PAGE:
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The Feds Promote Hunger and Poverty in America but the Kids Are Alright

March 5, 2013 in Economics

By Joseph Salerno

The tasty little lunch pictured above conforms to newly proposed federal regulations aimed at foods and drinks served in the nations’s public schools. Among other mandates, these regulations would cap serving sizes and calorie counts. Ironically, these proposals are part of the second round of regulations deriving from the Healthy, Hunger-Free Kids Act of 2010, a laughable bureaucratic misnomer if ever there were one. (It makes one long for the bygone days of the 1960s-era welfare state when liberals actually thought that children performed better when they were well fed rather than starved.)

The proposed regulations will also place a hefty fiscal burden on school districts and their long-suffering taxpayers. It is estimated that they will cost $127 million and require 926 thousand hours of paperwork to comply with, thus leaving tax-burdened parents with even less money in this stagnant economy to buy the foods that they choose to serve their children as meals and snacks at home.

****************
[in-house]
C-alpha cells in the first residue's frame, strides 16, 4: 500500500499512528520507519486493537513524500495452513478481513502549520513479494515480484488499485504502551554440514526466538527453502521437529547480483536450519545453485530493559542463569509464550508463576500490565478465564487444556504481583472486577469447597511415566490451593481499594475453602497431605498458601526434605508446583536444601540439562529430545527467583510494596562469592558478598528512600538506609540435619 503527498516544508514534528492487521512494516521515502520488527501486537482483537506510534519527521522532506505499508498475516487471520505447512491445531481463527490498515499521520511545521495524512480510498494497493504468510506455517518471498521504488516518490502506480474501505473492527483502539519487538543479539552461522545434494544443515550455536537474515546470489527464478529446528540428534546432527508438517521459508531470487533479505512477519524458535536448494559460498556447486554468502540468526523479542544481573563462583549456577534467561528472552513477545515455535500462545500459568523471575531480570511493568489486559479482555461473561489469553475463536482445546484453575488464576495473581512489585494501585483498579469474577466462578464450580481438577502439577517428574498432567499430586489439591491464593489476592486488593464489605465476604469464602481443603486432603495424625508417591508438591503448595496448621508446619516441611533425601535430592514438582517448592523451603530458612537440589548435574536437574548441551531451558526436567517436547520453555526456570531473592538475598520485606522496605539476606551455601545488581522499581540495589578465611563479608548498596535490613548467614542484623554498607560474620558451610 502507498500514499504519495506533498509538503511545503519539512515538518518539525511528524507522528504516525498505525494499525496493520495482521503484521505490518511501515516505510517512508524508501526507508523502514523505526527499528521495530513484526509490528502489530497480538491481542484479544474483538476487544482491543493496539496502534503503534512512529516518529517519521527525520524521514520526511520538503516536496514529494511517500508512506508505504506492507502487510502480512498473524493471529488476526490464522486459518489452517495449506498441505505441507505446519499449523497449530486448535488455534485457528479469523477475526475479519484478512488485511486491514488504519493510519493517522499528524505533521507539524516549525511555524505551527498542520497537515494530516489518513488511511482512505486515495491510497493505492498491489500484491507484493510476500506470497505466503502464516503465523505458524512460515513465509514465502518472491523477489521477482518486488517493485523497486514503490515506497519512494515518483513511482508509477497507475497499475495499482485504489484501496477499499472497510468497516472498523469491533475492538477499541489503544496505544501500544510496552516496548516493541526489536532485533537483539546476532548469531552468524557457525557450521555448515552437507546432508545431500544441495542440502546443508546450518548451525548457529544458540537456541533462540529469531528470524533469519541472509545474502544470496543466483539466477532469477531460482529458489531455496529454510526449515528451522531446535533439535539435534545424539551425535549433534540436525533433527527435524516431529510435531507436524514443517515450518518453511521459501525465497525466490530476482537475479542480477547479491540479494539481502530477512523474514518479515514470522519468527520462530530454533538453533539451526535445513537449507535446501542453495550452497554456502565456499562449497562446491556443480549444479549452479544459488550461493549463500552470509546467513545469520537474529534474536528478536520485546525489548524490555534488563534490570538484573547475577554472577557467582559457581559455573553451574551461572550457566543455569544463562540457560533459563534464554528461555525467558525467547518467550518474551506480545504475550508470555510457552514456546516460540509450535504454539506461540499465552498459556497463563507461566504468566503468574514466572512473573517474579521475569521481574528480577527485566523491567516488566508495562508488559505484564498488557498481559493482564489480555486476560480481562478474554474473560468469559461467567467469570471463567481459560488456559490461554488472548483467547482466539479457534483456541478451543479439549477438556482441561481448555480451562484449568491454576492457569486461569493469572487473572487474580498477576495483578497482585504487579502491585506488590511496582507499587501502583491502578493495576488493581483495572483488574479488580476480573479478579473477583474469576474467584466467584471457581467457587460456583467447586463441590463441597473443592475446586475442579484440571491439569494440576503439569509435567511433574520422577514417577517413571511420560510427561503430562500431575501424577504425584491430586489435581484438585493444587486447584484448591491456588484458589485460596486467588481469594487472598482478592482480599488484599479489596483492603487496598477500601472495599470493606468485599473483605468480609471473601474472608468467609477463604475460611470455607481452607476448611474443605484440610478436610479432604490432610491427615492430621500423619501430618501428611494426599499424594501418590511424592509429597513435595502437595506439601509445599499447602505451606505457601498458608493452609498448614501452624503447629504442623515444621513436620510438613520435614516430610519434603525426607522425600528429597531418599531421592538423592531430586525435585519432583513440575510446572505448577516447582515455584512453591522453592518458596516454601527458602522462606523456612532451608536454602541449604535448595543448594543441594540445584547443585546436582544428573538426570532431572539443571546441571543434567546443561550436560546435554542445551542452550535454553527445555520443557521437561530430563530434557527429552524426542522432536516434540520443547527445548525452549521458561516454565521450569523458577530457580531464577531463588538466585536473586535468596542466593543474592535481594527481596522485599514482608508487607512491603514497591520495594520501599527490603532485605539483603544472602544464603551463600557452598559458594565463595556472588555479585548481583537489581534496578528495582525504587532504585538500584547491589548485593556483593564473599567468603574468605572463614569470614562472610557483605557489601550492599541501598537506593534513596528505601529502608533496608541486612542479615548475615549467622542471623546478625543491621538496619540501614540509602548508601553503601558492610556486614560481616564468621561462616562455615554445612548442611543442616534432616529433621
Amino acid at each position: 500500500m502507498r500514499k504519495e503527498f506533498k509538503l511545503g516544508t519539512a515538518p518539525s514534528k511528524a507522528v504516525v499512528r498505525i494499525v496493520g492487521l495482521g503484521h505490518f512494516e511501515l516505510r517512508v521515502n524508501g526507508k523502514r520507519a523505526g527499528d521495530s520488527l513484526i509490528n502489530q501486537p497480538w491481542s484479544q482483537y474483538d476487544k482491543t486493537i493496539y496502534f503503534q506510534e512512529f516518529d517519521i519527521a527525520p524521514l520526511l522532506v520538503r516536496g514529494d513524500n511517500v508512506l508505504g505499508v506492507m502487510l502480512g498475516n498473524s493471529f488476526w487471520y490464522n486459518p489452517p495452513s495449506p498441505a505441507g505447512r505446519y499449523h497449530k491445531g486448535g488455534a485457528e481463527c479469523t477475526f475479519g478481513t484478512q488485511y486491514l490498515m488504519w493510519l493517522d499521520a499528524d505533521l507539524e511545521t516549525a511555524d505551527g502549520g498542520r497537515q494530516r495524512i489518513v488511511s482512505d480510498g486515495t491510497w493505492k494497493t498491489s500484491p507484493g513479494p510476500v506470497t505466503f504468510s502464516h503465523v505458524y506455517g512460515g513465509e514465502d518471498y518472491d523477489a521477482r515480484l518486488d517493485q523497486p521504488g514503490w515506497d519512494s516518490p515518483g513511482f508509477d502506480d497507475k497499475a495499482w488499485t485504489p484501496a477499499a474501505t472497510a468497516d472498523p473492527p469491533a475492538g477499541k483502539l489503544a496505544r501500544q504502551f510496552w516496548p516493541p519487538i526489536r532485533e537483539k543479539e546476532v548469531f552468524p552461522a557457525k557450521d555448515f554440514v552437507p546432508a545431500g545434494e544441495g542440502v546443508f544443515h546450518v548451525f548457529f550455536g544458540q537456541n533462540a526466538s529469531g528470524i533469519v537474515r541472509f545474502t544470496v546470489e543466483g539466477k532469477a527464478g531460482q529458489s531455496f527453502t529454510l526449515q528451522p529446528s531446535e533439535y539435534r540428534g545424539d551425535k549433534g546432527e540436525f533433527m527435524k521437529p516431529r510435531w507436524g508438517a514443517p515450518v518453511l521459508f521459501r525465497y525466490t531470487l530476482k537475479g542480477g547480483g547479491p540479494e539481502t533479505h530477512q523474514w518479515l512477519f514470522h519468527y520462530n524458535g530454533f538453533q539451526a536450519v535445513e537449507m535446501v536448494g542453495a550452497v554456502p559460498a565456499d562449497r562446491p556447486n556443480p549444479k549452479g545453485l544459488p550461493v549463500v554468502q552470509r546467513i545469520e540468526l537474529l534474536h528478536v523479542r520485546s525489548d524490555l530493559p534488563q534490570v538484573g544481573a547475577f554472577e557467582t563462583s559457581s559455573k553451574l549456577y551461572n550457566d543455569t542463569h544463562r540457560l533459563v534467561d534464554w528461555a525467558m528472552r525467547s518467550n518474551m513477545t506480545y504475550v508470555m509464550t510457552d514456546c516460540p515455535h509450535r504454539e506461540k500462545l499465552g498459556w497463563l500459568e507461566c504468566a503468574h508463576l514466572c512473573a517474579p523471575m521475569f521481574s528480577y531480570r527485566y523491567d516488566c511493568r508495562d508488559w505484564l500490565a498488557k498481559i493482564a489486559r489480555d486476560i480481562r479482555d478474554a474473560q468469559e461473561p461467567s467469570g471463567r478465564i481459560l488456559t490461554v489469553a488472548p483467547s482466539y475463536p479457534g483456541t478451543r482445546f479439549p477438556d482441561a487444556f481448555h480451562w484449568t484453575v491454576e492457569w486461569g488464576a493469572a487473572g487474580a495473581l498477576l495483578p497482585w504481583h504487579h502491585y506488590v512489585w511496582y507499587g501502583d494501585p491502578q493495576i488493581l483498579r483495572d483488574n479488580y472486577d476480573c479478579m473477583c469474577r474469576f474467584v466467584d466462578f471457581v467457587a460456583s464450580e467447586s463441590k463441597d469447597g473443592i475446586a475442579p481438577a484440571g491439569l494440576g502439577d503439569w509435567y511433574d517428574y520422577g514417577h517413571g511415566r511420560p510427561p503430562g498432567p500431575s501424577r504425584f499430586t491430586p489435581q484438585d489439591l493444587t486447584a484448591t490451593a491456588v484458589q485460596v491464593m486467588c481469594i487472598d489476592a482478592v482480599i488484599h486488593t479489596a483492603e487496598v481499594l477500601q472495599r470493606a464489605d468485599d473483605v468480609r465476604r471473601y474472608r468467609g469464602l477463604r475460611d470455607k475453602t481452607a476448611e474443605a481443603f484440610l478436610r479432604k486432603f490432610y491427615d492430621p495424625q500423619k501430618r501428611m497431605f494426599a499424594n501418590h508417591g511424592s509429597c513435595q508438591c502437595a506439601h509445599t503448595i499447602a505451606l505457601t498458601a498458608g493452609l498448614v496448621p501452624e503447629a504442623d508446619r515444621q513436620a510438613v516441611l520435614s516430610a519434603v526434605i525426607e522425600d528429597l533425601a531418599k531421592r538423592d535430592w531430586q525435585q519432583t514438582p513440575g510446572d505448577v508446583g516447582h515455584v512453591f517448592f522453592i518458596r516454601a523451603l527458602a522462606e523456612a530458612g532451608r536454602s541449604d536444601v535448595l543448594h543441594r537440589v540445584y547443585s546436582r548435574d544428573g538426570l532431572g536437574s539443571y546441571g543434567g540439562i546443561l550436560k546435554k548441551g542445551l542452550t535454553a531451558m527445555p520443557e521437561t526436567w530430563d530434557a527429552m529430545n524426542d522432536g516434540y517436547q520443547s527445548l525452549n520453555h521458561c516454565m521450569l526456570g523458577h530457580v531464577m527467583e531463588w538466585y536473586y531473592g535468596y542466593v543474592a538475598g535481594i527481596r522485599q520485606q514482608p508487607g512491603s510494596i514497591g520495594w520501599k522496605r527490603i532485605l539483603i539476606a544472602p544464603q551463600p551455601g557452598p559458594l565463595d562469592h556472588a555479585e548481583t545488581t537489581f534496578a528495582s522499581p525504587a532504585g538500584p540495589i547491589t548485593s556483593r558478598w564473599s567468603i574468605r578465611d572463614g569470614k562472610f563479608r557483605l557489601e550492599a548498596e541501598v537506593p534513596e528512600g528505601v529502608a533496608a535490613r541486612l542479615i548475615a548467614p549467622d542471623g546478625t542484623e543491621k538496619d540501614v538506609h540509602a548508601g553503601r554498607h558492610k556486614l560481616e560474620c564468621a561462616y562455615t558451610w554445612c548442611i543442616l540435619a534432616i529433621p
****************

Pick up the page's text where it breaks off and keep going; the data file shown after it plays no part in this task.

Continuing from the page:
And, of course, the regulations will not work. For example, schools are already struggling to comply with the existing mandate that every student take a serving of a fruit or vegetable for his lunch. But even when the students take the healthy fare, there is no guarantee at all that they will eat it, which after all is the whole point of the regulations. In one West Philadelphia high school the food is disposed of creatively as part of the new sport of “food basketball.” As one student explained the game:

Like, if you have an orange or an apple, you take it, and you have a trash can, shoot it in the trash can and see if you can make it.

As the great rock band The Who sang in the 1960s, “The kids are alright.”

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